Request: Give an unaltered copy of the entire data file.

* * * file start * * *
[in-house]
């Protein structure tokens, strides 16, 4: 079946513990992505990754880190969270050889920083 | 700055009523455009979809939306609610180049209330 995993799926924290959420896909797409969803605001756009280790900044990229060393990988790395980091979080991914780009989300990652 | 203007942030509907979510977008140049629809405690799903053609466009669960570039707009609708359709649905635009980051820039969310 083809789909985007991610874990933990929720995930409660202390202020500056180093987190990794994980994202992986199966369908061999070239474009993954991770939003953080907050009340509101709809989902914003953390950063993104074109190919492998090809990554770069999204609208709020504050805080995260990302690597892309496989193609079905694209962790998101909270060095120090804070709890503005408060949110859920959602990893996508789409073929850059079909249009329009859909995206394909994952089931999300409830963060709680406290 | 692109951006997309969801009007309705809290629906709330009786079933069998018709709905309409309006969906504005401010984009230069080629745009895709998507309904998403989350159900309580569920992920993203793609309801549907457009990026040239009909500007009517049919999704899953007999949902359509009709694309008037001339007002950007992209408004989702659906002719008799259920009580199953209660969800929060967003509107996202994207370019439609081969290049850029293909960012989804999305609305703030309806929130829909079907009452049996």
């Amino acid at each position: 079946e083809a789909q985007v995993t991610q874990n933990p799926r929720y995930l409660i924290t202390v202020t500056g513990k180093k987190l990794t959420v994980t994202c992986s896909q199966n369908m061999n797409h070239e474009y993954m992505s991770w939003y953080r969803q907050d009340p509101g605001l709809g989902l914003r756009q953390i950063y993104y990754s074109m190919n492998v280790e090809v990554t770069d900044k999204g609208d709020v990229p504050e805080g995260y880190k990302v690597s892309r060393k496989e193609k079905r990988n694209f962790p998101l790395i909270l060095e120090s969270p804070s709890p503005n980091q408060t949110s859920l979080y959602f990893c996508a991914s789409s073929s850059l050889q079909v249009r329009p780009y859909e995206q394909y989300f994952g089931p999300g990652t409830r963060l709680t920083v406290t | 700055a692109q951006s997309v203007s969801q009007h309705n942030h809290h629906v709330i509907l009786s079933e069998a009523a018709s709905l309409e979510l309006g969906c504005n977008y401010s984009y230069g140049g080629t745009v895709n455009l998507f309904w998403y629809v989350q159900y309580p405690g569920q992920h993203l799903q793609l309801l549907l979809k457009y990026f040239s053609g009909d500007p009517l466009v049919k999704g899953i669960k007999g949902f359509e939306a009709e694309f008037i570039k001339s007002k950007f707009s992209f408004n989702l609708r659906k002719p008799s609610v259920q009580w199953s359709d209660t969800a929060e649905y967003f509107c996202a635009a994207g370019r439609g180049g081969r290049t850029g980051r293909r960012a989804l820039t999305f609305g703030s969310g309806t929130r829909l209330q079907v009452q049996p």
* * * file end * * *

[in-house]
């Protein structure tokens, strides 16, 4: 079946513990992505990754880190969270050889920083 | 700055009523455009979809939306609610180049209330 995993799926924290959420896909797409969803605001756009280790900044990229060393990988790395980091979080991914780009989300990652 | 203007942030509907979510977008140049629809405690799903053609466009669960570039707009609708359709649905635009980051820039969310 083809789909985007991610874990933990929720995930409660202390202020500056180093987190990794994980994202992986199966369908061999070239474009993954991770939003953080907050009340509101709809989902914003953390950063993104074109190919492998090809990554770069999204609208709020504050805080995260990302690597892309496989193609079905694209962790998101909270060095120090804070709890503005408060949110859920959602990893996508789409073929850059079909249009329009859909995206394909994952089931999300409830963060709680406290 | 692109951006997309969801009007309705809290629906709330009786079933069998018709709905309409309006969906504005401010984009230069080629745009895709998507309904998403989350159900309580569920992920993203793609309801549907457009990026040239009909500007009517049919999704899953007999949902359509009709694309008037001339007002950007992209408004989702659906002719008799259920009580199953209660969800929060967003509107996202994207370019439609081969290049850029293909960012989804999305609305703030309806929130829909079907009452049996």
């Amino acid at each position: 079946e083809a789909q985007v995993t991610q874990n933990p799926r929720y995930l409660i924290t202390v202020t500056g513990k180093k987190l990794t959420v994980t994202c992986s896909q199966n369908m061999n797409h070239e474009y993954m992505s991770w939003y953080r969803q907050d009340p509101g605001l709809g989902l914003r756009q953390i950063y993104y990754s074109m190919n492998v280790e090809v990554t770069d900044k999204g609208d709020v990229p504050e805080g995260y880190k990302v690597s892309r060393k496989e193609k079905r990988n694209f962790p998101l790395i909270l060095e120090s969270p804070s709890p503005n980091q408060t949110s859920l979080y959602f990893c996508a991914s789409s073929s850059l050889q079909v249009r329009p780009y859909e995206q394909y989300f994952g089931p999300g990652t409830r963060l709680t920083v406290t | 700055a692109q951006s997309v203007s969801q009007h309705n942030h809290h629906v709330i509907l009786s079933e069998a009523a018709s709905l309409e979510l309006g969906c504005n977008y401010s984009y230069g140049g080629t745009v895709n455009l998507f309904w998403y629809v989350q159900y309580p405690g569920q992920h993203l799903q793609l309801l549907l979809k457009y990026f040239s053609g009909d500007p009517l466009v049919k999704g899953i669960k007999g949902f359509e939306a009709e694309f008037i570039k001339s007002k950007f707009s992209f408004n989702l609708r659906k002719p008799s609610v259920q009580w199953s359709d209660t969800a929060e649905y967003f509107c996202a635009a994207g370019r439609g180049g081969r290049t850029g980051r293909r960012a989804l820039t999305f609305g703030s969310g309806t929130r829909l209330q079907v009452q049996p």